After the press conference, which had been contentious, Trump was asked if he will continue to berate and insult journalists. "Yes, it is going to be like this", he answered. "You think I’m gonna change? I’m not going to change. I am going to continue to attack the press. I find the press to be extremely dishonest. I find the political press to be unbelievably dishonest”.
He revoked the press credentials of The Washington Post, thereby banning its reporters from attending campaign events. The Post had run the headline, “Donald Trump Suggests President Obama Was Involved With Orlando Shooting” after Trump had said on Fox News that Obama doesn’t understand Islamic terrorism, or “he gets it better than anybody understands. Look guys, we’re led by a man that either is not tough, not smart or has something else in mind”.
Post editor Marty Baron said, “Donald Trump’s decision to revoke [our] credentials is nothing less than a repudiation of the role of a free and independent press. When coverage doesn’t correspond to what the candidate wants it to be, then a news organization is banished”. Trump had already barred from his events Politico, BuzzFeed News and The Huffington Post.
Post owner, multi-billionaire Amazon founder and CEO Jeff Bezos, is in Trump's gun sights for that indiscretion. ”The fact is, the Washington Post is being used by the owners of Amazon as their political lobbyist so that they don’t have to pay taxes and don’t get sued for monopolistic tendencies that have led to the destruction of department stores and the retail industry,” read a statement from the Trump campaign. Mr. Trump said in February:
“He wants political influence so Amazon will benefit from it. That’s not right. And believe me, if I become president, oh do they have problems. They’re going to have such problems. One of the things I'm going to do if I win…is I’m going to open up our libel laws so when they write purposely negative and horrible and false articles, we can sue them and win lots of money. We’re going to open up those libel laws. So when The New York Times writes a hit piece which is a total disgrace or when The Washington Post…writes a hit piece, we can sue them and win money instead of having no chance of winning because they’re totally protected. You see, with me, they’re not protected, because I’m not like other people, but I’m not taking money, I’m not taking their money. We’re gonna open up those libel laws, folks, and we’re gonna have people sue you like you never got sued before.”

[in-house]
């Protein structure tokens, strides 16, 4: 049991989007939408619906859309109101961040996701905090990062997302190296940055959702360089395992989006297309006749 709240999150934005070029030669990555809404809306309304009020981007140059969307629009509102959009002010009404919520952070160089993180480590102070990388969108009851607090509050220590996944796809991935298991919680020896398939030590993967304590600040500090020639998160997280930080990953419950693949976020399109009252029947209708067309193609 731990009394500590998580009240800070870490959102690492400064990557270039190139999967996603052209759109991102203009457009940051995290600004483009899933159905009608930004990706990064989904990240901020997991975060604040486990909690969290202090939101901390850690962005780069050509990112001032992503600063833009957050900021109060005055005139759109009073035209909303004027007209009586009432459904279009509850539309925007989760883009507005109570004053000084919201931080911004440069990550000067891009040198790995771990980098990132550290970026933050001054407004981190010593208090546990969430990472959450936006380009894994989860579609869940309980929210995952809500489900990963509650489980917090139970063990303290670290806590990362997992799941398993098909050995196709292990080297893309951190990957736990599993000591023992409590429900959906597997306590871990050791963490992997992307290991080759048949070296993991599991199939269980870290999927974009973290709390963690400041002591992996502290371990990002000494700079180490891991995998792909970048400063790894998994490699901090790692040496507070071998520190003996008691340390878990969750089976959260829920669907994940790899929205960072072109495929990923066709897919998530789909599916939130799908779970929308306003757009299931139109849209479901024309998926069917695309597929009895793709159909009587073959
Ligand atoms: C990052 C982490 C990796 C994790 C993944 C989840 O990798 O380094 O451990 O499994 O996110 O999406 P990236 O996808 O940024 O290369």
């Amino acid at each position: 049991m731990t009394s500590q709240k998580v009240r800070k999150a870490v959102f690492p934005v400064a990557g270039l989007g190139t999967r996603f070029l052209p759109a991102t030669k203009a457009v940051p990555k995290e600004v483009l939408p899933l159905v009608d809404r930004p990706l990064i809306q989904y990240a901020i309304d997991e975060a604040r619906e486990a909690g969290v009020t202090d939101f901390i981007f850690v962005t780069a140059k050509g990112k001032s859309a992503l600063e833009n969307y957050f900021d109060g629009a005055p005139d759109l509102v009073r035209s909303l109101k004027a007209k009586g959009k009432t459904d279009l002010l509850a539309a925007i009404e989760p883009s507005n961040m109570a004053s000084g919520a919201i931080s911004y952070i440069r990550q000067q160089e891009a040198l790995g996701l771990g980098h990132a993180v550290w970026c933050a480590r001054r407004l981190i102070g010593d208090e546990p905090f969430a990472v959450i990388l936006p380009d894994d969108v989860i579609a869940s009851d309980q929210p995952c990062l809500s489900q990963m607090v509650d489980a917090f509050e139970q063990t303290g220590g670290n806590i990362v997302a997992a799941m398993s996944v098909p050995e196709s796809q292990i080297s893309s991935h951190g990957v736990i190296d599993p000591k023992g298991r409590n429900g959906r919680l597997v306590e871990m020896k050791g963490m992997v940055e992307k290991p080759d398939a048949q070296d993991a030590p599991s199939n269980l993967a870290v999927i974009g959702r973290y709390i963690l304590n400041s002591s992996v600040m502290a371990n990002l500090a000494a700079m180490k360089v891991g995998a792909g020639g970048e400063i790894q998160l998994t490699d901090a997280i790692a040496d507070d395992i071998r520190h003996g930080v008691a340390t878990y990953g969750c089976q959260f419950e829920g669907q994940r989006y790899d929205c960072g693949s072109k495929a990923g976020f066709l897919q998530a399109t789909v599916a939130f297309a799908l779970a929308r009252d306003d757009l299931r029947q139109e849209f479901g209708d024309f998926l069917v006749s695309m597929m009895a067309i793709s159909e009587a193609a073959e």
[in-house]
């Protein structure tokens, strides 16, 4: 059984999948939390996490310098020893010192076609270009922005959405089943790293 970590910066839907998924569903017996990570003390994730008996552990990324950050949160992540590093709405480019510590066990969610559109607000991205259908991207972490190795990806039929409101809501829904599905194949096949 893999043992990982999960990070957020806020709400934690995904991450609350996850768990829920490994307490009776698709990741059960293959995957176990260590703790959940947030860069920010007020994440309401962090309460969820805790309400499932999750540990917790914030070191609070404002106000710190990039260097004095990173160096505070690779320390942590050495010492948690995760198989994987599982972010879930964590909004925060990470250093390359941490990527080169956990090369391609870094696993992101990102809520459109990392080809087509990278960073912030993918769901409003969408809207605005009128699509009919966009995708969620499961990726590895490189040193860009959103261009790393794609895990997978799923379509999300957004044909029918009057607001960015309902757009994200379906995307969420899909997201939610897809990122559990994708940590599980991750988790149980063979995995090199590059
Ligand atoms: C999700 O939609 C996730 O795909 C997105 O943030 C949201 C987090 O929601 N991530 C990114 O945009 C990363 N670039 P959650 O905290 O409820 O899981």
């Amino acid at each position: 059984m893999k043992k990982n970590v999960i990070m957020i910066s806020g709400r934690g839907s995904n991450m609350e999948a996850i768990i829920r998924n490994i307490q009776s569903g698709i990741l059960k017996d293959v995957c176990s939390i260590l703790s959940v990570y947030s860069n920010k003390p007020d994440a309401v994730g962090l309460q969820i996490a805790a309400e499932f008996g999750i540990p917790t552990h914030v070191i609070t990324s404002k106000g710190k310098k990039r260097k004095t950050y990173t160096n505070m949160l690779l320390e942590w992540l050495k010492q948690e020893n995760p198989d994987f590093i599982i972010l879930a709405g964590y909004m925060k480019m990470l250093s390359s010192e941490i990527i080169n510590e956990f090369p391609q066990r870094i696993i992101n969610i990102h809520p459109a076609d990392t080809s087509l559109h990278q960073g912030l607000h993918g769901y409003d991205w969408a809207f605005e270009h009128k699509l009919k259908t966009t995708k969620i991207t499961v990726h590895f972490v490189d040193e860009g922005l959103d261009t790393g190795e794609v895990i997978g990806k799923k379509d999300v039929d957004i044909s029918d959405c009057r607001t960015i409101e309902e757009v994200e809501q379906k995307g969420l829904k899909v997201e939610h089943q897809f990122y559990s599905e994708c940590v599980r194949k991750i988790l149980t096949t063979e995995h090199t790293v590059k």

That has become a principal concern with Trump: a vengeful president who use the powers of the federal departments and agencies — the FBI, the Justice Department, the IRS — to bring low his enemies and in particular to snuff a free press. At the very moment that the media face an existential economic threat from the digital world, along comes a conceivable president who has little to no belief in the First Amendment, who admires and envies despots Putin and Erdogan for having the power to have shut down newspapers and jailed journalists in their countries. With Trump would we see an attempt to make seditious libel — the act of criticizing him or the government — a crime?
National Press Club President, Thomas Burr, said Trump “misunderstands — or, more likely, simply opposes — the role a free press plays in a democratic society. Any American political candidate who attacks the press for doing its job is campaigning in the wrong country”.
Shut down the press and we become Turkey. How will you like having no idea what’s going on in government from a press too weakened and intimidated to dig for the truth?